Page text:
(House of Commons Debates, Hansard 425:1877-78 (23 July, 1946)).

The Chief Secretary for the Government of Palestine, Sir John Shaw, declared in a broadcast:

"As head of the Secretariat, the majority of the dead and wounded were my own staff, many of whom I have known personally for eleven years. They are more than official colleagues. British, Arabs, Jews, Greeks, Armenians; senior officers, police, my orderly, my chauffeur, messengers, guards, men and women - young and old - they were my friends."
The Jewish political leadership publicly condemned these attacks. The Jewish Agency expressed "their feelings of horror at the base and unparalleled act perpetrated today by a gang of criminals". In fact, the Irgun was acting in response to instructions from the Jewish Resistance Movement, as described in the letter from Moshe Sneh cited above. Richard Crossman, a British Member of Parliament, reported later that in a private meeting with Chaim Weizmann, shortly after the attack, he expressed a different response than the ones he made publicly over the attack. Weizmann was reported as crying and saying that he can't help but be very proud for "our boys", and if it had been a German HQ they would have received the Victoria Cross (Richard Crossman - A Nation Reborn, The Israel of Weizmann Bevin and Ben-Gurion)."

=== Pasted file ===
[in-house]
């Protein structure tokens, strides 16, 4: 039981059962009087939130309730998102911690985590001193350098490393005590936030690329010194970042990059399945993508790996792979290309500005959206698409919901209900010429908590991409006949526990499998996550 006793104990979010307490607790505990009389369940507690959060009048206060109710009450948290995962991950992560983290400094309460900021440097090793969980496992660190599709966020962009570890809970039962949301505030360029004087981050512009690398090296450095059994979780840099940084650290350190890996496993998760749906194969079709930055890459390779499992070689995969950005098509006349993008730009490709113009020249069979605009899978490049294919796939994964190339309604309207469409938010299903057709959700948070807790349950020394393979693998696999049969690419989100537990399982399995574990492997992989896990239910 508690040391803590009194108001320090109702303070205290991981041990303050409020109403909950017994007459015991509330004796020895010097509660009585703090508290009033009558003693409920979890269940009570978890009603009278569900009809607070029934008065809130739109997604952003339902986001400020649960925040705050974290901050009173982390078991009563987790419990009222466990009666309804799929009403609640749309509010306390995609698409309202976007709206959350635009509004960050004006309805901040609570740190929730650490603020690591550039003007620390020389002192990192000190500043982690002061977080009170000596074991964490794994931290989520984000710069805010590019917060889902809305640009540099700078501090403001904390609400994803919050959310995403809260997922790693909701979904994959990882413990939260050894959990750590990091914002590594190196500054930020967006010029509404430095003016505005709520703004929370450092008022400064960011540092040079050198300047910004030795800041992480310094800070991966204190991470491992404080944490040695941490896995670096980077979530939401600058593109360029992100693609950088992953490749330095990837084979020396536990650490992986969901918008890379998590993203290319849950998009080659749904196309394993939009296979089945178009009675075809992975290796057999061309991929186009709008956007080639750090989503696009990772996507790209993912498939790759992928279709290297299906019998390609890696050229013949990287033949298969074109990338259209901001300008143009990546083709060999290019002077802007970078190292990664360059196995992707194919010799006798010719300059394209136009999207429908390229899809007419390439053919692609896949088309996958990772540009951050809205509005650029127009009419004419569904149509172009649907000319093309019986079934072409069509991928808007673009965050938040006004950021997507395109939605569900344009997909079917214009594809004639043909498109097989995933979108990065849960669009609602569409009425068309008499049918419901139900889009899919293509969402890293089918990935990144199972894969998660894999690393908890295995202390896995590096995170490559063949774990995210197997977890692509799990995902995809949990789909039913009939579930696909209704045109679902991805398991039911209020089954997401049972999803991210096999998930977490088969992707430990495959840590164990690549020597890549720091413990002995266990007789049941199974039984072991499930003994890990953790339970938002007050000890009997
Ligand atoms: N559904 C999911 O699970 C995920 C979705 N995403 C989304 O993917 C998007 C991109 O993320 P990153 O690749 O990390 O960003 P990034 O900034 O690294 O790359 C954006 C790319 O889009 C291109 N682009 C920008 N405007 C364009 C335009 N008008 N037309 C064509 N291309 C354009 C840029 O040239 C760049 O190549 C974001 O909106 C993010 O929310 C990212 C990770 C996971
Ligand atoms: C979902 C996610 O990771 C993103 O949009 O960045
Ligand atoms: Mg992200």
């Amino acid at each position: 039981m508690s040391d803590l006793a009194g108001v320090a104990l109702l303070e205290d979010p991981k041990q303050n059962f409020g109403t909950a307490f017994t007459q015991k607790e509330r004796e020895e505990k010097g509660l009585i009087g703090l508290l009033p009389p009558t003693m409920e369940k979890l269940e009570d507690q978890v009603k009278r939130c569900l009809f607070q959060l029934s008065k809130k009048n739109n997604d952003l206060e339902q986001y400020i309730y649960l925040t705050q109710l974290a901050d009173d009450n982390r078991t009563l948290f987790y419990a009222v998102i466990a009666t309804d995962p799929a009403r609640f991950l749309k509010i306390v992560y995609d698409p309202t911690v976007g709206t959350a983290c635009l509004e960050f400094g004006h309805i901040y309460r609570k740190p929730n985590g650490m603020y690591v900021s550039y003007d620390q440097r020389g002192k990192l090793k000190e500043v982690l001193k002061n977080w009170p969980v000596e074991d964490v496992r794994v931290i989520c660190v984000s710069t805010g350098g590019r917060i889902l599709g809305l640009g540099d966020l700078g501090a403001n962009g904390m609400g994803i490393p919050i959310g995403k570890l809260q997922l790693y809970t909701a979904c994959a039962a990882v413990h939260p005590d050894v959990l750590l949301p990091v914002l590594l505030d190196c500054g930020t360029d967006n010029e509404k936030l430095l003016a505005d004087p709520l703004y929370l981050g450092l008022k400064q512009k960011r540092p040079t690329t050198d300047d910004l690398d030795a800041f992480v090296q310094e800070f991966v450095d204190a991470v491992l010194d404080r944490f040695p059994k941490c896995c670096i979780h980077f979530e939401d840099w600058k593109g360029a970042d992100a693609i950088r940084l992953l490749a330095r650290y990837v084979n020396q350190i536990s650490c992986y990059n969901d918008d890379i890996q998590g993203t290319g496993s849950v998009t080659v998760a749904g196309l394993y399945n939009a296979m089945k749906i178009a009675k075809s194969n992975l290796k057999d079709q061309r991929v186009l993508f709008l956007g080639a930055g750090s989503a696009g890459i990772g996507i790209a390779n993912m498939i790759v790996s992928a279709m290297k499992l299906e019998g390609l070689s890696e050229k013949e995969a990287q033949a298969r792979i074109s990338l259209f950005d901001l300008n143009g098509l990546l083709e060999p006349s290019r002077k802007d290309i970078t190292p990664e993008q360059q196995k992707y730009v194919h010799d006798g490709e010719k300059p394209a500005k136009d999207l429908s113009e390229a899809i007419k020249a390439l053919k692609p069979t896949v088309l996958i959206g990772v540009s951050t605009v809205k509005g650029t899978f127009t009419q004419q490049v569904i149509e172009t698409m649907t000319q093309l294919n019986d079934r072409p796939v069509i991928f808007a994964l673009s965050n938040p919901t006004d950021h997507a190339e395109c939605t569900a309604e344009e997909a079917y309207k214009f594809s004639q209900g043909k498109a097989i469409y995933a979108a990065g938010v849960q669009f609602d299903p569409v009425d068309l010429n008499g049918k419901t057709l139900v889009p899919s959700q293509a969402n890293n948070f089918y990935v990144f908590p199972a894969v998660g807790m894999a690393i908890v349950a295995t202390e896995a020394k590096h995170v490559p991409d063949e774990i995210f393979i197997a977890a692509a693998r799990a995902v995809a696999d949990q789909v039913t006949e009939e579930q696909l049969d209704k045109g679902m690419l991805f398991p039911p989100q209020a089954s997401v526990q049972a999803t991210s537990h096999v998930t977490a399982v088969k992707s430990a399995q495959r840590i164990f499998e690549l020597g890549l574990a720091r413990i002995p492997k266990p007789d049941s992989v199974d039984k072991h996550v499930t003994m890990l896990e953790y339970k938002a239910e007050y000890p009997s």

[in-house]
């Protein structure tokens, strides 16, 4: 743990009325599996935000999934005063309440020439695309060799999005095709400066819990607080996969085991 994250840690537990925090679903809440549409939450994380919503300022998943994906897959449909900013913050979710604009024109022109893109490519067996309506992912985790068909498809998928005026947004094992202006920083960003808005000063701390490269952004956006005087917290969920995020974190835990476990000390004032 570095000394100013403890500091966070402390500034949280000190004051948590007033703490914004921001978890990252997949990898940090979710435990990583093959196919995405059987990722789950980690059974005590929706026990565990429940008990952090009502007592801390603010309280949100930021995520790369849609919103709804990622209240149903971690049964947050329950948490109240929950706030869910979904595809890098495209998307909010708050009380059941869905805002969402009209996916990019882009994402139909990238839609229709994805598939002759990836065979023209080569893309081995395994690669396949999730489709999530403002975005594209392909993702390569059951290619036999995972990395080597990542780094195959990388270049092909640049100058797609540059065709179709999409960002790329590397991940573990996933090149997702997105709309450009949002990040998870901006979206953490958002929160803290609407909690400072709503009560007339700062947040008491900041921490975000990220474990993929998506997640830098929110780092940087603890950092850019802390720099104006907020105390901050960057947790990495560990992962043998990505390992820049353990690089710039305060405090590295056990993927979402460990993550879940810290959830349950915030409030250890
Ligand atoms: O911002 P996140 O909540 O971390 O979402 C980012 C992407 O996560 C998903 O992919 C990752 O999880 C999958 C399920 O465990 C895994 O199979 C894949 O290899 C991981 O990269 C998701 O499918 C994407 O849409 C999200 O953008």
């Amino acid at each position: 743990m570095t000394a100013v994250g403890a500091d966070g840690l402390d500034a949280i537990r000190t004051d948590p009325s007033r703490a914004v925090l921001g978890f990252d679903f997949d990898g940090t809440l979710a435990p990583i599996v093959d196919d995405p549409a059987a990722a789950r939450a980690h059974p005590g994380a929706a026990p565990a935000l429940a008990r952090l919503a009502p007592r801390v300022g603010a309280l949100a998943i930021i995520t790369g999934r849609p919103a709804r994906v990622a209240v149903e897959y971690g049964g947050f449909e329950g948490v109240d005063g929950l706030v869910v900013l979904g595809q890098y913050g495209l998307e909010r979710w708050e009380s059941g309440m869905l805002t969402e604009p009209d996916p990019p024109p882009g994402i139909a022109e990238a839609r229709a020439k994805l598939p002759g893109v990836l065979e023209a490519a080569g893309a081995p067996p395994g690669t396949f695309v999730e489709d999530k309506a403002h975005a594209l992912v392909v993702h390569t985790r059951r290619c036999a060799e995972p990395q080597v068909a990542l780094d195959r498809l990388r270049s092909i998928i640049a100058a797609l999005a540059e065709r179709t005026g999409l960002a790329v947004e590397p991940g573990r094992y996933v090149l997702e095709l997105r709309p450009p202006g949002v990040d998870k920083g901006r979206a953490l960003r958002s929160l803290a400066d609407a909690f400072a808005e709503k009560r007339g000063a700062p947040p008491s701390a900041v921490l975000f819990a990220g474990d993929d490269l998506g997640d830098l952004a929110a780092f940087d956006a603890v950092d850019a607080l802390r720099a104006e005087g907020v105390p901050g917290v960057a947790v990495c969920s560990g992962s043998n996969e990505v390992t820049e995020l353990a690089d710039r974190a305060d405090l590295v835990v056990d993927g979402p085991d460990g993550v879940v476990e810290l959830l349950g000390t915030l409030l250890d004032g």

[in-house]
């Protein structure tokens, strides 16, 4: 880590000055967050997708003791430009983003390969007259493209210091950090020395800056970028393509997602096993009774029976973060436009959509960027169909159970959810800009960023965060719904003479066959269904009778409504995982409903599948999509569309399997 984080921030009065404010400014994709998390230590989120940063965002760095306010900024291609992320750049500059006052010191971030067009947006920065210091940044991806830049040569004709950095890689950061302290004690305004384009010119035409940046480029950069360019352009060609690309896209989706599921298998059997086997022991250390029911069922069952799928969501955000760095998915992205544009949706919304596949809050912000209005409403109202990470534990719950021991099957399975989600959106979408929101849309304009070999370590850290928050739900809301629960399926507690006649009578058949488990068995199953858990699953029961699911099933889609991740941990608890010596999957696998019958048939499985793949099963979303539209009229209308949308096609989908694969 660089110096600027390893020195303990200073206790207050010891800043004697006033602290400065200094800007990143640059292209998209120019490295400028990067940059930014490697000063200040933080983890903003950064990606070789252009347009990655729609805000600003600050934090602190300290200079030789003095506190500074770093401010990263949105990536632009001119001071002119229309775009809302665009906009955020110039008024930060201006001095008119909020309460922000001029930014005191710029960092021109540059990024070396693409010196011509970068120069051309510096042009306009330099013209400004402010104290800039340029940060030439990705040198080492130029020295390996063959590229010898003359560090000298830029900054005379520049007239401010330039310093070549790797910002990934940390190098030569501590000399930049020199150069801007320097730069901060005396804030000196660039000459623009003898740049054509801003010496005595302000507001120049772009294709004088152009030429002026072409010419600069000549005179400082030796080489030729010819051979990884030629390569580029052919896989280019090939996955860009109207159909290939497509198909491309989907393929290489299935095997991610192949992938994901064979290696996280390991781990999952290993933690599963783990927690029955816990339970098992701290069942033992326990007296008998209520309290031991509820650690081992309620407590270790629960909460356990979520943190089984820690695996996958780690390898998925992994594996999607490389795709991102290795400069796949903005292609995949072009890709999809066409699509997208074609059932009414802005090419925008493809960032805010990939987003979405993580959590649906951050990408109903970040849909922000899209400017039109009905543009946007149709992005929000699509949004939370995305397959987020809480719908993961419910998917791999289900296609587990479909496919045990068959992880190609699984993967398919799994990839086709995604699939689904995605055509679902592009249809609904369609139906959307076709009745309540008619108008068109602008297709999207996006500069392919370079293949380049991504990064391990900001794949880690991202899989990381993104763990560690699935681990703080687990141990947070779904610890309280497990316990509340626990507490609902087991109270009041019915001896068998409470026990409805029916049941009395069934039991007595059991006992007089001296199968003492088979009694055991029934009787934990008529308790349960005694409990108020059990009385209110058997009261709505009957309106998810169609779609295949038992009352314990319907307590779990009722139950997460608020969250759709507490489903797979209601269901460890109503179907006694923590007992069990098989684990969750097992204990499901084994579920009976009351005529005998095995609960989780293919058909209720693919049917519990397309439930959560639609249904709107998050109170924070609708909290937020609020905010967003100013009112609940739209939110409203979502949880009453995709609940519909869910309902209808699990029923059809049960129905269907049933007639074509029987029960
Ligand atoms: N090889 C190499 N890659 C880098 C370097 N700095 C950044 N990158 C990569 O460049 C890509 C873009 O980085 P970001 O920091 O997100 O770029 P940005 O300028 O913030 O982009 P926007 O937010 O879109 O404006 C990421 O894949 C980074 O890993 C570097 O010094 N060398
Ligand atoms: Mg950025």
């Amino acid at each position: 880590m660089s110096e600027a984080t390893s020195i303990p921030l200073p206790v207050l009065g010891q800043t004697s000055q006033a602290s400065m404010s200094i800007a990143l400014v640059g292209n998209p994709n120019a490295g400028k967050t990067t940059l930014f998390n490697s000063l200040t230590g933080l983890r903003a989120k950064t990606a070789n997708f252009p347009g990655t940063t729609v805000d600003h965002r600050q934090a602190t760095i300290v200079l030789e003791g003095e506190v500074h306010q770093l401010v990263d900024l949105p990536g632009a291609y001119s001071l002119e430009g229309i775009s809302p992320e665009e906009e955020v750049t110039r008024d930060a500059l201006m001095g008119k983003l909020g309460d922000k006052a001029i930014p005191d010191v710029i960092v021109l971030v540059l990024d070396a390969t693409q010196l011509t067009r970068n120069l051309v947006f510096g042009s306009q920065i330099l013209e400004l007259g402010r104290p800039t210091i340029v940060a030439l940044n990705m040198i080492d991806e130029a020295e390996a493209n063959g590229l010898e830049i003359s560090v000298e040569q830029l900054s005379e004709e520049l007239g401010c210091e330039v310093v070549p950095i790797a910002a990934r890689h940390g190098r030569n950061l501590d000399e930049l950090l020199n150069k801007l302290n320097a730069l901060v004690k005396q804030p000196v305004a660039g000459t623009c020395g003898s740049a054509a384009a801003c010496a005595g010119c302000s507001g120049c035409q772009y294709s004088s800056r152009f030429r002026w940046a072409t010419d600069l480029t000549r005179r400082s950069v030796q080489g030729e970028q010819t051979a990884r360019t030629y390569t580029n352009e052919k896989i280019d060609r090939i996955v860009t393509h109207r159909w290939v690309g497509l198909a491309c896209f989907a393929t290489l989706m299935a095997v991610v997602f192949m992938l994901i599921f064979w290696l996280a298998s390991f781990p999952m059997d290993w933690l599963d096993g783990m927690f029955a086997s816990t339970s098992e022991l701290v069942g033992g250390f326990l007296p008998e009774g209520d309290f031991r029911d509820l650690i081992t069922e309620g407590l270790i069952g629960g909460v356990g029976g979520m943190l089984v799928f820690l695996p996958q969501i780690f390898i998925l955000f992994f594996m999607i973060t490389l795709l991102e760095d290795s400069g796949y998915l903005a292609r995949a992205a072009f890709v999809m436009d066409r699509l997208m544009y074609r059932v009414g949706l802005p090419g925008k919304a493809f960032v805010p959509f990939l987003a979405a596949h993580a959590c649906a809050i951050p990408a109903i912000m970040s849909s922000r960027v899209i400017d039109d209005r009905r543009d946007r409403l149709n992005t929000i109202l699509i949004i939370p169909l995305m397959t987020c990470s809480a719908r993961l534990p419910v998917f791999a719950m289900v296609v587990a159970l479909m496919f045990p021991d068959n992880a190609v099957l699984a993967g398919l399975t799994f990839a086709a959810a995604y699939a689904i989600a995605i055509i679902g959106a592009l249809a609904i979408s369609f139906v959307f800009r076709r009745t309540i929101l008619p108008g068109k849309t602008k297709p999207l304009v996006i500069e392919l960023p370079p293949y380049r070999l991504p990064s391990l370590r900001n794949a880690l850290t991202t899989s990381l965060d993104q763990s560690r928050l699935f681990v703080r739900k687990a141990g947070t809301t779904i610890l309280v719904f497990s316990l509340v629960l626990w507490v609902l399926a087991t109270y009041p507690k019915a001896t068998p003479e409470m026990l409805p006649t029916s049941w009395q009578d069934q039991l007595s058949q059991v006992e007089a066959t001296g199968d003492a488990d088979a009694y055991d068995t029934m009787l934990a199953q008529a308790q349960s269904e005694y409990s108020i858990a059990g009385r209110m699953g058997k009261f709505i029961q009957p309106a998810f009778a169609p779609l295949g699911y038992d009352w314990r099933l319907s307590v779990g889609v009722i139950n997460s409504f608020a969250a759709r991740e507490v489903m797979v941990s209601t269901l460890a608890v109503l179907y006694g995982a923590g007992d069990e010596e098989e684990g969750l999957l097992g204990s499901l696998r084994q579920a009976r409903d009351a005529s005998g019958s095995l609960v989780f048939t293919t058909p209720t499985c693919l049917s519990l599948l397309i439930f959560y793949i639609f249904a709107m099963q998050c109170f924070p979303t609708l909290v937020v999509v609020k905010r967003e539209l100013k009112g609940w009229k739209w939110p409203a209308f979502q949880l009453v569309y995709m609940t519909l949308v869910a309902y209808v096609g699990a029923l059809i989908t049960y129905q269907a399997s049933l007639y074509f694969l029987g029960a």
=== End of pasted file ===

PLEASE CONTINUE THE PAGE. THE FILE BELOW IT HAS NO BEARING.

"The Irgun issued an initial statement accepting responsibility for the attack, blaming the British for the deaths due to failure to respond to the warning and mourning the Jewish victims. A year later, on July 22, 1947, they issued a new statement saying that they were acting on instructions from "a letter from the headquarters of the United Resistance, demanding that we carry out an attack on the center of government at the King David Hotel as soon as possible.
Menachem Begin reportedly was very saddened and upset. He was angry that the British did not evacuate and so there were casualties, which was against the Irgun's policy. One of the dead was an Irgun sympathizer, Yulius Jacobs.[7] The Irgun's radio network announced that it would mourn for the Jewish victims. It would not mourn for the British ones, though, the reason given being that Britain had not mourned for the millions of Jews who died in the Nazi Holocaust. No mention was made of the largest group of victims, the Arab dead.[4]